by Nathan Greppi

One of the new "sins" imposed in the public debate by the extreme third-worldist left is that of so-called "cultural appropriation": that is, when whites seem to imitate in some way the customs and traditions of non-European ethnic groups.

This has led, for example, to numerous attacks on Canadian Prime Minister Justin Trudeau over photos from 2001 in which he painted his face at a party to look like a dark-skinned man. Or, to take another example: in July 2020 the rugby team "Washington Redskins" received increasing pressure to change their name, as the one they had called to mind Native Americans. In February of this year, they renamed themselves "Washington Commanders".

On this last front - that of Native Americans - recently a comic book series by "Marvel" and a video game published by "Sony" have been targeted. In the first case, this happened because one of the characters's name recalls the real-life figure of Pocahontas, also made famous by the 1995 Disney animated film of the same name.

The King Conan comic book

The facts are as follows: in the third issue of the miniseries "King Conan", based on the novel of the same name by Robert E. Howard and which debuted in December 2021, appeared among the characters a provocative princess with supernatural powers named Matoaka, which was also the first name of Pocahontas. A Native American who lived at the turn of the late 1500s and the first half of the 1600s, Pocahontas married an English man and moved to London, where she became very famous.

The accusation made against the two authors, Jason Aaron and Mahmud Asrar, is that they have sexualized the figure of Pocahontas, who in the oral stories of the American Indians is one of the symbols of the oppression suffered following the arrival of the British on the continent. According to the legends, Pocahontas was only 12-13 years old when she was first taken in marriage and then imprisoned and raped by the colonizers.

Reactions on social media to Princess Matoaka's appearance have been quite violent. "She was a REAL LITTLE GIRL - to do this her, to us, over and over again... i am just at a loss. disgusting. does she not deserve rest? reclamation? honor? you colonizers make me vom", wrote Kelly Lynne D'Angelo, a television writer belonging to the native Iroquois people, on Twitter.

Seeing how the situation was escalating, Aaron himself had to intervene, apologizing in a statement in his personal newsletter:

In King Conan #3, I made the ill-considered decision to give a character the name of Matoaka, a name most closely associated with the real-life Native American figure, Pocahontas. This new character is a supernatural, thousand-year-old princess of a cursed island within a world of pastiche and dark fantasy and was never intended to be based on anyone from history.

I should have better understood the name's true meaning and resonance and recognized it wasn't appropriate to use it. I understand the outrage expressed by those who hold the true Matoaka's legacy dear, and for all of this and the distress it's caused, I apologize. As part of that apology, I've already taken what I was paid for the issue and donated it to the National Indigenous Women's Resource Center. The character's name and appearance will be adjusted for the rest of this mini-series and in all digital and collected editions.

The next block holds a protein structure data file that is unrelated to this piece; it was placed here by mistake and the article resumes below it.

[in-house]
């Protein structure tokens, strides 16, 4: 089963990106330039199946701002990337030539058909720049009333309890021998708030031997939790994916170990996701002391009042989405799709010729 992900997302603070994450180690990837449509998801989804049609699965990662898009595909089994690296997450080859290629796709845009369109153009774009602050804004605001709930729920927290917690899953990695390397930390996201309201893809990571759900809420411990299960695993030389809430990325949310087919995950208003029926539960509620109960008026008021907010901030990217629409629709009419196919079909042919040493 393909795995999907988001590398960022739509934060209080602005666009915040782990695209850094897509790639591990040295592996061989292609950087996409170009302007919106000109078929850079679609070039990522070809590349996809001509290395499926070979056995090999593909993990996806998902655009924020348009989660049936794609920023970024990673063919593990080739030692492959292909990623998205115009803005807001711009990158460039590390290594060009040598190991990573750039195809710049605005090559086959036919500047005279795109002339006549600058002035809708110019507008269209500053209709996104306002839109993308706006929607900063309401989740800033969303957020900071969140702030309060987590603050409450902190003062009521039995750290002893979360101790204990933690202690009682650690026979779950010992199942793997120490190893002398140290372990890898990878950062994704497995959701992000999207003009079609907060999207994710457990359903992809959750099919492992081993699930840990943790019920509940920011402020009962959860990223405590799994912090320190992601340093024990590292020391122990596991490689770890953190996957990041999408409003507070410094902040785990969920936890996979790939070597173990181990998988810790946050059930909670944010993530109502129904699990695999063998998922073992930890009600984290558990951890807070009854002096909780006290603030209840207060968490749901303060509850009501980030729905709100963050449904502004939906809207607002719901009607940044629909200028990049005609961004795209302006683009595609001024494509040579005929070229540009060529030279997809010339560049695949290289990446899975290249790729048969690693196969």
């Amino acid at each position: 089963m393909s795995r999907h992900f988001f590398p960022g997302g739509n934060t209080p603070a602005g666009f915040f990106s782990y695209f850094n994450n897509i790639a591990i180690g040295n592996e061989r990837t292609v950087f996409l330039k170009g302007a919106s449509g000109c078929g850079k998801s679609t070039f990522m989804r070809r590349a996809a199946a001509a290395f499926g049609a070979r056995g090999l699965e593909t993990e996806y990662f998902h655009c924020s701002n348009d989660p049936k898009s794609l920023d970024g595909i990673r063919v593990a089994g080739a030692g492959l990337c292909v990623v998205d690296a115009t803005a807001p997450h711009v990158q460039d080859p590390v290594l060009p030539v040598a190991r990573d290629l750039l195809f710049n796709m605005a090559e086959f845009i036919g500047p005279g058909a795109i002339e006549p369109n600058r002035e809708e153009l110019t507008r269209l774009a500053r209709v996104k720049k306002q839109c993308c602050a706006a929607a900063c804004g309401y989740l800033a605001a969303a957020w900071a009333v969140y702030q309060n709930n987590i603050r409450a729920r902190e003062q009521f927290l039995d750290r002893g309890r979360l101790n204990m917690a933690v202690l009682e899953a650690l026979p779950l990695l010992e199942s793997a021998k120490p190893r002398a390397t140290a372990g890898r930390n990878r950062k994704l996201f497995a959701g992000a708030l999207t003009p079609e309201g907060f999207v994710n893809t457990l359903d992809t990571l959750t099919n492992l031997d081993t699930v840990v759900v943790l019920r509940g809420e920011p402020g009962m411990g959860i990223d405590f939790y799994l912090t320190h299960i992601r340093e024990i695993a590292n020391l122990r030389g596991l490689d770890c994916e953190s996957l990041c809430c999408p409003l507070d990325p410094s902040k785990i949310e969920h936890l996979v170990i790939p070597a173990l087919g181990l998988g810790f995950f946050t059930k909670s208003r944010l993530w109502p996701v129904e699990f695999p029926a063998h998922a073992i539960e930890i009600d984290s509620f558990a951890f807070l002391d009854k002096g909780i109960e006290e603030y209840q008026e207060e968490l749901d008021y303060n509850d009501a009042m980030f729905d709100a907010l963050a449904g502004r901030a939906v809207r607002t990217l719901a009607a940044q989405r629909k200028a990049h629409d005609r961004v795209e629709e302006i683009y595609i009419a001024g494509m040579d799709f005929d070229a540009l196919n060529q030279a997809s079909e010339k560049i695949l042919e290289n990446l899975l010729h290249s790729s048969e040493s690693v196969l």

The videogame Horizon Forbidden West

A similar case happened in mid-February, following the release of the video game Horizon Forbidden West. Developed by a Dutch company affiliated with the Sony group and a sequel to the 2017 title Horizon Zero Dawn, it is set in a post-apocalyptic future dominated by robotic animals, where many humans have regressed to tribal and primitive stages.

Neolingua gender: l'ONU mette al bando "marito" e "moglie"

Some videogame critics have accused the developers of having been inappropriately inspired by the traditional costumes of American Indians for the clothing of the characters and, in particular, of the protagonist Aloy, "guilty" of being a white girl who would dress like a native.

Stacey Henley, director of the specialized site "The Gamer", wrote that the first title of the saga "only had two serious faults for me; the story was weak, and the whole game engaged in Native American cosplay. Forbidden West just needed to overcome those faults, but it succumbs to them both".

Speaking explicitly of cultural appropriation as a "sin" is "Kotaku", among the main publications of the sector, where we read that "Horizon Forbidden West doesn’t entirely wash itself of the sins of its past". The article went so far as to define "weird" the fact that the protagonist is a white woman, as opposed to many characters of color, and to say that the final "smacks of colonialist overtones".

Yet, despite all this speculation spiced with anti-Western ideology, in reality the customs and traditions of Aloy and her tribe, the Nora, seem to have little to do with Native Americans. John Gonzalez, narrative director of Horizon Zero Dawn, in responding to allegations made against him back in 2017, in ainterview with "Vice" explained that they had been inspired by many different peoples: "We weren't looking for inspiration from one particular group, and we cast the net widely to look at cultures, tribal cultures, around the world, and also throughout history. That's why a lot of the people talk about the Nora as being like Vikings, or why there are visual elements reminiscent of Celtic pictographs. So, inspiration came from a lot of different places".

+ post

Giornalista pubblicista, ha scritto per le testate MosaicoCultweek and Il Giornale Off. Laureato in Beni culturali (Università degli Studi di Milano) e laureato magistrale in Giornalismo, cultura editoriale e comunicazione multimediale (Università di Parma).